The New Legislation Maybe Too Broad for Social Media Companies
Many industry experts and officials feel fear and worry that the proposed senate legislation on social media surveillance may be too broad and might put companies on the hook legally even if they unintentionally miss a tweet, video, or blog that hints at any terrorist attack. Another possible result would be a deluge of tips to law enforcement, making it harder for the government to sift through all that to find the more valuable and truthful information.
The biggest thorn and nightmare for social media websites will always be the 2013 event that was even broadcast through social media news when former government analyst Edward Snowden leaked details of a massive government surveillance program in many countries, some even allies of the U.S. Thus, social media and tech industry officials say that by law they had no choice but to supply consumer data and comply with gag orders that prevented companies from talking about it.
Many consumers and internet activists were furious after learning from the leaked details that many U.S. businesses actually allowed the government to spy on their customers, and even in some cases charging the government administrative fees to do so. This alone was reason enough for the social media and tech industry to lead an aggressive public push to limit surveillance requests and to increase government transparency in these aspects. The government instead needs to adopt its own sophisticated encryption techniques despite the Justice Department being against this due to past misconduct by such agencies as the NSA and CIA.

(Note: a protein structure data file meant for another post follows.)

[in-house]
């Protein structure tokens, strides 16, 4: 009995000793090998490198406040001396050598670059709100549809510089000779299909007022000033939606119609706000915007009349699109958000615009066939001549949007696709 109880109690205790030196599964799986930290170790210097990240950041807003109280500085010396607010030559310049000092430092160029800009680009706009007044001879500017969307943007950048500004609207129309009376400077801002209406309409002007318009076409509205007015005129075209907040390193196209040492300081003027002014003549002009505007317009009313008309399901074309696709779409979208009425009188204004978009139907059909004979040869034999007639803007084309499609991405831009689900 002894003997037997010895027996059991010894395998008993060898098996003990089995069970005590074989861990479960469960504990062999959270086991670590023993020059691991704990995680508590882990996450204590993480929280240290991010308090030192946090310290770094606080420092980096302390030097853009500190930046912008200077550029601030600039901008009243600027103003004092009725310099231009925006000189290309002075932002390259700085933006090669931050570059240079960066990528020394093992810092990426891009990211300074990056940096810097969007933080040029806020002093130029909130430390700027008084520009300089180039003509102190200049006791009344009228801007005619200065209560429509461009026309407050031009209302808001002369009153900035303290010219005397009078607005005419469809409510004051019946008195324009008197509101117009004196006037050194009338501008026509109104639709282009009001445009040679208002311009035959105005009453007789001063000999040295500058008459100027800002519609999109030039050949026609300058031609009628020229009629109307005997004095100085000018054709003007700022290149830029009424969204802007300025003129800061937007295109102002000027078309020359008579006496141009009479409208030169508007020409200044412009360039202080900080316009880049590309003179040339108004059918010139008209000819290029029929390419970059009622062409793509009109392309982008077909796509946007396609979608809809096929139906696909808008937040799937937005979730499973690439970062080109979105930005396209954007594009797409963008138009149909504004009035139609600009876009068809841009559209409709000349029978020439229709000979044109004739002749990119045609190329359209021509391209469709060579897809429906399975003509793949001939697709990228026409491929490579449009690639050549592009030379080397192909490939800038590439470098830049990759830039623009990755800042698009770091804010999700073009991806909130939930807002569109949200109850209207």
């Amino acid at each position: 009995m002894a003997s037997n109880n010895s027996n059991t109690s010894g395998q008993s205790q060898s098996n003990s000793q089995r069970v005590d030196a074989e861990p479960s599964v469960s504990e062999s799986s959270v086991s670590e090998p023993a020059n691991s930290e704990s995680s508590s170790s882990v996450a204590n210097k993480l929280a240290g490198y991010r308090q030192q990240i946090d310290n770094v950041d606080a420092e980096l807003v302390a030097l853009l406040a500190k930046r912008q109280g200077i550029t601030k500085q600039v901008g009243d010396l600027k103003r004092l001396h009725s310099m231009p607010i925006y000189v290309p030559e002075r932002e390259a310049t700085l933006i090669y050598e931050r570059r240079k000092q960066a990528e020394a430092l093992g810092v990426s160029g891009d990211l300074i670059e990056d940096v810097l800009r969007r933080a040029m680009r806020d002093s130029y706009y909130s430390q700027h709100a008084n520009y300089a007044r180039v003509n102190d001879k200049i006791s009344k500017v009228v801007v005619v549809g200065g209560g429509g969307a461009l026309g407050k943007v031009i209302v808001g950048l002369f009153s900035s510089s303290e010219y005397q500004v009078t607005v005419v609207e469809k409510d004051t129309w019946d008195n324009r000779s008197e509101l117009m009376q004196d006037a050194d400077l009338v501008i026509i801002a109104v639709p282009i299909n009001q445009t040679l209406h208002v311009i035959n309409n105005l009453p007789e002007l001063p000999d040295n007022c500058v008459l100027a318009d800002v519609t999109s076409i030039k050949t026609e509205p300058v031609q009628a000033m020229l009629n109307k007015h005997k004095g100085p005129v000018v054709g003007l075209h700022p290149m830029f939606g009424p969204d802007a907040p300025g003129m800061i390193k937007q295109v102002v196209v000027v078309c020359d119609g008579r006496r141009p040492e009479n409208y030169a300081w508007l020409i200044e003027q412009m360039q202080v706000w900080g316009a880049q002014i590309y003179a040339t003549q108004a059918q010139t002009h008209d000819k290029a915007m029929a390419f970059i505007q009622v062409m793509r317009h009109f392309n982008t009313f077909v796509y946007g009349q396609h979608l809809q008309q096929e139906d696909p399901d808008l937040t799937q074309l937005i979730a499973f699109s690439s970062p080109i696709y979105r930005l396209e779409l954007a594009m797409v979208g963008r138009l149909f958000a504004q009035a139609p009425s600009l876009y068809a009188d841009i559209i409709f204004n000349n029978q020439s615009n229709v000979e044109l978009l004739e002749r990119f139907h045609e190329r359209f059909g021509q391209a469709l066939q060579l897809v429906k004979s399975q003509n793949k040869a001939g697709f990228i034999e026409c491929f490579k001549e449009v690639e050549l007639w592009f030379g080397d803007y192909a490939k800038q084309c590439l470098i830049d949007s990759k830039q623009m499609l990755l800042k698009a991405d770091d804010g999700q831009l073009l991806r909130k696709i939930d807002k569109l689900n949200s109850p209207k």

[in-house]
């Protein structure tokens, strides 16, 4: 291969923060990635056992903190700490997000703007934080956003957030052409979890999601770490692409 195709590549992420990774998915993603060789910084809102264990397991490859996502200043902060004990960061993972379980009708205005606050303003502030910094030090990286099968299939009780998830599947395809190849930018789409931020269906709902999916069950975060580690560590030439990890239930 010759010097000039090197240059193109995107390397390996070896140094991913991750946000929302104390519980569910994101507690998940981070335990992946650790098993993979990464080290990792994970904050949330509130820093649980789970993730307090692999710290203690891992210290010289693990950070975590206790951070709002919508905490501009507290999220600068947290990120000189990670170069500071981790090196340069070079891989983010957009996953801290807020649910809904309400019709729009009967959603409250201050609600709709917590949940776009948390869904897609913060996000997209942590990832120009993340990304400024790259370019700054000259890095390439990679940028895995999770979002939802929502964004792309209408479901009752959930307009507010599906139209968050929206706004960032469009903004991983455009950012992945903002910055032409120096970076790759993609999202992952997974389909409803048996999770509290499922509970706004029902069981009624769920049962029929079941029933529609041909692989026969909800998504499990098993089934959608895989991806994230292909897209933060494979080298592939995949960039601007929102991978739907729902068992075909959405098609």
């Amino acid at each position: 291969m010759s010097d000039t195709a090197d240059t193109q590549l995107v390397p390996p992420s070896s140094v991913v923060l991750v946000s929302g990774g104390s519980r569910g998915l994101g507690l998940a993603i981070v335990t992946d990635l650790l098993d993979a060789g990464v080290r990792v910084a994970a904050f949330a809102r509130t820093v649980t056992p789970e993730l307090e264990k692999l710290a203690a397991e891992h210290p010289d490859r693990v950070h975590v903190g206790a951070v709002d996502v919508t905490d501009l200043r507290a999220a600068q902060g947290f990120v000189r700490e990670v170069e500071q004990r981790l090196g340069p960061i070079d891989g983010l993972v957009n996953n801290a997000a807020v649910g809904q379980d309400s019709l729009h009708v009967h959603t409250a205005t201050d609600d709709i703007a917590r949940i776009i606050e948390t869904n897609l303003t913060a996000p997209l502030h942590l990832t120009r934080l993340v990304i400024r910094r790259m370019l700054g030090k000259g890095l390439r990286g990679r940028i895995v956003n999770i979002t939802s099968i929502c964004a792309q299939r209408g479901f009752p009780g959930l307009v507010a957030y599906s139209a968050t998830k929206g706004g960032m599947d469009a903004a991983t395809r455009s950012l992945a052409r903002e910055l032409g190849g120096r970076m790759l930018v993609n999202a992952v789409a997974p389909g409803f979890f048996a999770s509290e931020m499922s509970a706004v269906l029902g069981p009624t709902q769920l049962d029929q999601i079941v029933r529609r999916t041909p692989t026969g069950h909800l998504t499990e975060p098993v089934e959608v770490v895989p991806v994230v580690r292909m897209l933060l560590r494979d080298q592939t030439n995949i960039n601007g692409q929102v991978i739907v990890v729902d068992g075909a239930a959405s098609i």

The Reality that Terrorists Still Use Social Media Companies is Still There However
In reality, most Islamic terrorist groups rely heavily on Twitter and Facebook were increasing social media traffic to recruit followers and militants have even posted beheading videos on social media news feeds and making them go viral for some time and copies before being taken down. Some groups even tweet the actions they are presently doing and thus, opening up new feeds on this topic.
It’s not a secret that many terror groups and their sponsors still use social media to recruit, fundraise and spread their messages. In fact, there is good news about that fact. That’s because technology is good at what it does and has been for a long time. We’re living in the age of the Internet as we have new social media traffic generation. It’s here to stay. So here’s a good fact: that terrorists use social networks to recruit, fundraise, communicate and recruit more terrorists.